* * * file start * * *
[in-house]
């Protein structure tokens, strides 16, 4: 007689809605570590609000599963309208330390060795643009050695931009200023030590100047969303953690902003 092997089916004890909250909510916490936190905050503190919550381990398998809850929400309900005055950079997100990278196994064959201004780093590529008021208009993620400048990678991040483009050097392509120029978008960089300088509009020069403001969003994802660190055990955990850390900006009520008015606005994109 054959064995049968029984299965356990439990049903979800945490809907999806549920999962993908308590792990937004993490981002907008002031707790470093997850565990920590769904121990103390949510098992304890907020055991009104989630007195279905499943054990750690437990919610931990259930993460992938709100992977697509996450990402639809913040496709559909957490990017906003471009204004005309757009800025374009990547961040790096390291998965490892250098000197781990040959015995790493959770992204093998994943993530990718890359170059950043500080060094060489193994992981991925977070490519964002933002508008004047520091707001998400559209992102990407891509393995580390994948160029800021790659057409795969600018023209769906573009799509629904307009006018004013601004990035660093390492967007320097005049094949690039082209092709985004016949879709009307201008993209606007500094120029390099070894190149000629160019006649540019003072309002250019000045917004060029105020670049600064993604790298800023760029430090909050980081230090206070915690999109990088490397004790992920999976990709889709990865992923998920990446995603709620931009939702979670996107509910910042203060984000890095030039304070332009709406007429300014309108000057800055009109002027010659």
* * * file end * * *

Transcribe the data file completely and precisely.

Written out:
[in-house]
């Protein structure tokens, strides 16, 4: 007689809605570590609000599963309208330390060795643009050695931009200023030590100047969303953690902003 092997089916004890909250909510916490936190905050503190919550381990398998809850929400309900005055950079997100990278196994064959201004780093590529008021208009993620400048990678991040483009050097392509120029978008960089300088509009020069403001969003994802660190055990955990850390900006009520008015606005994109 054959064995049968029984299965356990439990049903979800945490809907999806549920999962993908308590792990937004993490981002907008002031707790470093997850565990920590769904121990103390949510098992304890907020055991009104989630007195279905499943054990750690437990919610931990259930993460992938709100992977697509996450990402639809913040496709559909957490990017906003471009204004005309757009800025374009990547961040790096390291998965490892250098000197781990040959015995790493959770992204093998994943993530990718890359170059950043500080060094060489193994992981991925977070490519964002933002508008004047520091707001998400559209992102990407891509393995580390994948160029800021790659057409795969600018023209769906573009799509629904307009006018004013601004990035660093390492967007320097005049094949690039082209092709985004016949879709009307201008993209606007500094120029390099070894190149000629160019006649540019003072309002250019000045917004060029105020670049600064993604790298800023760029430090909050980081230090206070915690999109990088490397004790992920999976990709889709990865992923998920990446995603709620931009939702979670996107509910910042203060984000890095030039304070332009709406007429300014309108000057800055009109002027010659």